Is Barnes & Noble’s Business Model in Trouble?

Is Barnes & Noble’s Business Model in Trouble?


Could Barnes & Noble (NYSE: BKS) be the next Blockbuster? The once-dominant Blockbuster business model disintegrated into bankruptcy this year and seems unlikely to ever rebound. A close look at the Barnes & Noble business model yields many of the same issues as Blockbuster:

Banners & Noble Income & Expense
First Half 2010 * 2 2009 2008 2007 2006
# Stores 717 774 798 801 804
Sales 6,604,294 5,121,804 5,410,828 5,261,254 5,103,004
Margin 1,603,640 1,251,524 1,640,821 1,638,292 1,569,995
Net Profit 150,170 75,920 135,799 150,527 146,681
% Margin 24% 24% 30% 31% 31%

From the outside it appears Barnes & Noble is working from the Blockbuster Business Model Playbook. They insist on hanging onto a dying business model at all costs. They ignore disruptive technology as an annoyance rather than an opportunity. They come late to the technology party with “better” products like the Nook Book reader.

Barnes Noble Business Model

Certainly there is a need for brick and mortar bookstores. Unlike videos, one doesn’t go to the bookstore twice a week. It is unlikely that vending machines will start dispensing books. However, digital books have already made significant inroads. What does it mean to Barnes and Noble if digital books become 50% of all book sales. Effectively, this cuts each B&N store’s sales in half thereby making nearly all of them unprofitable.

Amazon’s Kindle has a huge head start in the digital market. It appears that the Nook will be the equivalent of Blockbusters video vending machines - superior in features yet little market acceptance.

So what is Barnes & Noble to do? First, B&N must come to the realization that there will be 1/5th the number of retail bookstores in 2020 than there are today. To combat this, Barnes & Noble must actively embrace the next new technological innovation. It doesn’t matter what the innovation is. They have already lost the digital book reader race as well as the online bookstore race. It’s time for them to bet on some new technologies and hope they can leapfrog their current situation.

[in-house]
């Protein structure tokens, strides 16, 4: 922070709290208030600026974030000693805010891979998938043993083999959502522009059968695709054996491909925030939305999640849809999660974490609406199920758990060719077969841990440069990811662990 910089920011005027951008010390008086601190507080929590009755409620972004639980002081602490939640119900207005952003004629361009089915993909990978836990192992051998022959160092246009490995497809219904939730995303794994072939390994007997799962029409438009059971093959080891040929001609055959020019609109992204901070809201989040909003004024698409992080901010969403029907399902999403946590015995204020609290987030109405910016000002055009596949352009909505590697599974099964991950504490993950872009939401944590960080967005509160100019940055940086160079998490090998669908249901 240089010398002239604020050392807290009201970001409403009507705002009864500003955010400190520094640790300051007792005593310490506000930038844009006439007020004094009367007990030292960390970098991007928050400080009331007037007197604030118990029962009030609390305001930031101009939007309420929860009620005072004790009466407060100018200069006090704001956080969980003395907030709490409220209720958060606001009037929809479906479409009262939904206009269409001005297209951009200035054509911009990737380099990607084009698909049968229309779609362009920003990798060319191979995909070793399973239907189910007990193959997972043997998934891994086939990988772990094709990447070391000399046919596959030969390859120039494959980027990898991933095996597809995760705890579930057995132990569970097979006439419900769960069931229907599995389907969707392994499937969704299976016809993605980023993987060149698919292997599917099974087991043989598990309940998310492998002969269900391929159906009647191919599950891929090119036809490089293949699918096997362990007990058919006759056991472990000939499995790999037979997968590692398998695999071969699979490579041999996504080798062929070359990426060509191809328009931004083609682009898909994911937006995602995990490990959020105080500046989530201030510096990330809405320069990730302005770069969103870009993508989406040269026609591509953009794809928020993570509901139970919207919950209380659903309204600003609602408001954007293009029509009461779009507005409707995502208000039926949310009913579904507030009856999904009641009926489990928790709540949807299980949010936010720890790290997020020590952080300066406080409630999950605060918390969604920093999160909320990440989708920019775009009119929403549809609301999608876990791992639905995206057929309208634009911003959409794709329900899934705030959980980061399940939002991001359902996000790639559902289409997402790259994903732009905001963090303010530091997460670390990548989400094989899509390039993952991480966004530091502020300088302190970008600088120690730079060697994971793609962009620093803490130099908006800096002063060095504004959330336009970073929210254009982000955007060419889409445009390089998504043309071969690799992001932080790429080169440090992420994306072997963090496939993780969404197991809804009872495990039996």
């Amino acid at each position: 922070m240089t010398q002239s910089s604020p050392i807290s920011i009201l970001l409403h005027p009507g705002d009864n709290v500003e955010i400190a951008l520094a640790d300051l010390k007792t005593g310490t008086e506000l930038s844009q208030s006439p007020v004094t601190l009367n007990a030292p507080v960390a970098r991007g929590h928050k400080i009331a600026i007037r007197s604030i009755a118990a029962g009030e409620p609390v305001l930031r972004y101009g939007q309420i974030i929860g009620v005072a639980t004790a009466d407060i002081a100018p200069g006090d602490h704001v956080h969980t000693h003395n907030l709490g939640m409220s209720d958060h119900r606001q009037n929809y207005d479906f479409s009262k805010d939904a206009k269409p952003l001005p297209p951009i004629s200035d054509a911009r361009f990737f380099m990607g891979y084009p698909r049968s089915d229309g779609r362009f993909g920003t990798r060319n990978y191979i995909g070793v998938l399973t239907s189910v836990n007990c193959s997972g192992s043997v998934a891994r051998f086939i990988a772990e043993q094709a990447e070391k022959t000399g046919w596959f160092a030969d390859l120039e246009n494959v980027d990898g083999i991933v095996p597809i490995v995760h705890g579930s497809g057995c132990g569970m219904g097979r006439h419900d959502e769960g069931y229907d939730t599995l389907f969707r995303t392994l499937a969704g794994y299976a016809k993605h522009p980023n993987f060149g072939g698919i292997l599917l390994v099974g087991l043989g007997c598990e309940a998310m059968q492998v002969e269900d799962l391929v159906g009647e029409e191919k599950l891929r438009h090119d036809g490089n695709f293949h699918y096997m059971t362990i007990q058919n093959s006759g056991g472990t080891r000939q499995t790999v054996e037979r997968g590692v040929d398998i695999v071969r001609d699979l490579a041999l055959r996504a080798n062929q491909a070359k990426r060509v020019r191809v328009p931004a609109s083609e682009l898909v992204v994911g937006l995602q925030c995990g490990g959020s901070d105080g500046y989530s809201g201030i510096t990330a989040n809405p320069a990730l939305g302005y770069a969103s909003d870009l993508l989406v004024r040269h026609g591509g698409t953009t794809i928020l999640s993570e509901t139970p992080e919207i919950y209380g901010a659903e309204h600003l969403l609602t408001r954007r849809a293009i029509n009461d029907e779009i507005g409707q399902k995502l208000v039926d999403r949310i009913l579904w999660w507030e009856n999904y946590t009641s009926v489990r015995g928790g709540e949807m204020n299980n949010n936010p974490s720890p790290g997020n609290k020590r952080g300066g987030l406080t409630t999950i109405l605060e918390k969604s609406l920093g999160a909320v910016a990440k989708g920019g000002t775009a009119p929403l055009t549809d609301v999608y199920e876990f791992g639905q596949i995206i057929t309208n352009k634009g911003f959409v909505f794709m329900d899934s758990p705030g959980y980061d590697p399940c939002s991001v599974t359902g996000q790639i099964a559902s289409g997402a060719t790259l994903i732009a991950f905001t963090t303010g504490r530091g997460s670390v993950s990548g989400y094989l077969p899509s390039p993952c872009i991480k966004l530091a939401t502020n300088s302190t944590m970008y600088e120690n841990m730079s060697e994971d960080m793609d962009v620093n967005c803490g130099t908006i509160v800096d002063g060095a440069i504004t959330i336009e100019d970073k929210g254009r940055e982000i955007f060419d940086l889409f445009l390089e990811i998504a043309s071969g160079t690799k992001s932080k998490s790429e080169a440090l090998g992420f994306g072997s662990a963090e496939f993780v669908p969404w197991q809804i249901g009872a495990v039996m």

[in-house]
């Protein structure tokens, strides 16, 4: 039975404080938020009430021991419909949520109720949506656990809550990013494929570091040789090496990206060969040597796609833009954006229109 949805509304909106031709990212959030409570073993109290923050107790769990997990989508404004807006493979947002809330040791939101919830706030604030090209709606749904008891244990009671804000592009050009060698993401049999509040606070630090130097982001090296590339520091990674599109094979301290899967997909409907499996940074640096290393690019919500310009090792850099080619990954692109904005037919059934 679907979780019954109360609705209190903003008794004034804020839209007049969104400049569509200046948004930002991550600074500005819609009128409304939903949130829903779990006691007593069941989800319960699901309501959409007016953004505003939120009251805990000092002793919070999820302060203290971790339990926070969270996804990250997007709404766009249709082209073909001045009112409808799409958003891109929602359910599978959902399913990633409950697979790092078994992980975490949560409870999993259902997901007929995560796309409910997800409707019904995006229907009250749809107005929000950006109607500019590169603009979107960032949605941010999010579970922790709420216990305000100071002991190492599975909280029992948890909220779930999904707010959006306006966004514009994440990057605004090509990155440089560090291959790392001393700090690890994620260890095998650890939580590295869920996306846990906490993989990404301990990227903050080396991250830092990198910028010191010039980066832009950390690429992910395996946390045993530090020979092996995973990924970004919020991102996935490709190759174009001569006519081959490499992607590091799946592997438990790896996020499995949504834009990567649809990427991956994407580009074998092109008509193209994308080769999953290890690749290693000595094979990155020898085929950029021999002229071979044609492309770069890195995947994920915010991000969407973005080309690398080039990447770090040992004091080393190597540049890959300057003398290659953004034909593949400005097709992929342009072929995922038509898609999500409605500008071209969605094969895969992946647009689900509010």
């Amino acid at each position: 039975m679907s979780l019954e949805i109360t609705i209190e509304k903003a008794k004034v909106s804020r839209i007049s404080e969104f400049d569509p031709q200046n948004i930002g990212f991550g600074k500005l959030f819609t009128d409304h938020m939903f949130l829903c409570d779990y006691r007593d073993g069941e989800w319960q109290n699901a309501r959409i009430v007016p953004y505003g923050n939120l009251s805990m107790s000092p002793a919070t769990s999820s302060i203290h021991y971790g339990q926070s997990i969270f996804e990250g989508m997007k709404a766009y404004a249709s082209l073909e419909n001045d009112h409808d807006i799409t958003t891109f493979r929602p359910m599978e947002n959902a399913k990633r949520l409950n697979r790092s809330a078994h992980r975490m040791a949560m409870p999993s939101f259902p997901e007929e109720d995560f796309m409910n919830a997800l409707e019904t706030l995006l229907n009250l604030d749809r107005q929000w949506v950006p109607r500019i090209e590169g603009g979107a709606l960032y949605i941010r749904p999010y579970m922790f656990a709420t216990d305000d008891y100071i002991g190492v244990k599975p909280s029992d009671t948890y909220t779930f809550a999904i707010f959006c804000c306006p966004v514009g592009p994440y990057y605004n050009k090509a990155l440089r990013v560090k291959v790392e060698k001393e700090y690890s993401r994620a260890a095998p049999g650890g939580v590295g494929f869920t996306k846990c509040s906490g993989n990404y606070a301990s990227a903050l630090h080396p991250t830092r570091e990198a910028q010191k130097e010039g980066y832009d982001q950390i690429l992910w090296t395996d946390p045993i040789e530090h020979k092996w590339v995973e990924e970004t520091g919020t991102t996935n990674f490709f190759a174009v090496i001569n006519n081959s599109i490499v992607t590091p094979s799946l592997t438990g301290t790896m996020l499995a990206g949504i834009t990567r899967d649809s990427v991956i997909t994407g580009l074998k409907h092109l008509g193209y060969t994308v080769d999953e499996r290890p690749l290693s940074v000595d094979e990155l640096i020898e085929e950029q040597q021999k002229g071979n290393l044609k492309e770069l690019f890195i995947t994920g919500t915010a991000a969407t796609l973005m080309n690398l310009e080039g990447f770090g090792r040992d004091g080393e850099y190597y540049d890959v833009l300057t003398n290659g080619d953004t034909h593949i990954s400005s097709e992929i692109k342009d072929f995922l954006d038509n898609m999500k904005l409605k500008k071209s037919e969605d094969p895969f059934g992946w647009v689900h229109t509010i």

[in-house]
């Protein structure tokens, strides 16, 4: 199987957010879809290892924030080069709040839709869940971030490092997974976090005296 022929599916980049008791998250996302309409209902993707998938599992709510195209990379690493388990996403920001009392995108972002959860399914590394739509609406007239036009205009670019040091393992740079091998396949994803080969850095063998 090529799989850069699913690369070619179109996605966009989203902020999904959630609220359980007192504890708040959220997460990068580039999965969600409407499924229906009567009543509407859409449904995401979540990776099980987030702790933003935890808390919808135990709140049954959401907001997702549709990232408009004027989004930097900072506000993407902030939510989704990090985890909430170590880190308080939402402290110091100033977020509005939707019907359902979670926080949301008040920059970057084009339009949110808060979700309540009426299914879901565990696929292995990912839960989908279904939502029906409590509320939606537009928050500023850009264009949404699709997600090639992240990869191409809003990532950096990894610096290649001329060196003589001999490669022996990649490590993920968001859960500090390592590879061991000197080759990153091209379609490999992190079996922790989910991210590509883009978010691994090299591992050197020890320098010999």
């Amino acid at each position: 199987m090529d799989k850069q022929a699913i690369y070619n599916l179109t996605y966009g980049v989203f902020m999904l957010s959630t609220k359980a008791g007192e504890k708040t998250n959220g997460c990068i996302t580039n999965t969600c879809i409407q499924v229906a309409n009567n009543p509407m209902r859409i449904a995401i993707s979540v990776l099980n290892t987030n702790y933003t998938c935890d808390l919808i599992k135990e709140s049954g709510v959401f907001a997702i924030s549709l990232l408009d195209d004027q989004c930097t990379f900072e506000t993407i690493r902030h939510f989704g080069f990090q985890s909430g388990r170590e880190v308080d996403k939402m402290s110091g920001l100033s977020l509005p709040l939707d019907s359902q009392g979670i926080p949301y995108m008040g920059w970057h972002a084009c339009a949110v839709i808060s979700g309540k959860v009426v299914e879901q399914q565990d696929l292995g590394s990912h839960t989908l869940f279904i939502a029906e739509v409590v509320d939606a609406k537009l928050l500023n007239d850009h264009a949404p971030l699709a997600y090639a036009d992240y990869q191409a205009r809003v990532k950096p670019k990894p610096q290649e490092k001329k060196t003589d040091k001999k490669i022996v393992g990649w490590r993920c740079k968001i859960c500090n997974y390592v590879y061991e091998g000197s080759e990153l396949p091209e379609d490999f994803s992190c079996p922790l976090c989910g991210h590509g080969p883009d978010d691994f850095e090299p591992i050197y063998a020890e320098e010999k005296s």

In addition, Barnes and Noble should take a look at what IS working: closing stores. Their store count continues to shrink but sales per store has increased from $6.8MM per in 2008 to $9.2MM in 2010. This is almost entirely due to reduced store count. Instead of allowing the market to force store closings, Barnes and Noble should proactively right-size. Better yet, B&N should buy Borders. Last week, Bill Ackman who owns 37% of Borders said he would back a purchase of B&N at $16/share. The idea of a Borders/B&N merger makes sense but $100 million market capitalization Borders should be the target, not the acquisition. B&N’s market capitalization is ten times that of Borders. I am dumbfounded that B&N can’t wrangle up $100 million just to shutter Borders. Closing their own stores isn’t free. Simply buy all 519 Borders stores and close 500 of them. That is a cost of only $200,000 per store closing. Borders sales for 2010 were $2.8 billion. Assuming only 25% of Borders business flows to a nearby Barnes and Noble at their standard 24% margin, this adds $168 million per year to B&N’s bottom line and effectively doubles their market capitalization adding another $900 million

The bottom line is that Barnes & Noble better get serious about changing their business model. It’s time for inventor of the big-box to lead again. The current Barnes & Noble business model of slightly better coffee bar, slightly bigger store, and slightly more featured book reader isn’t working.

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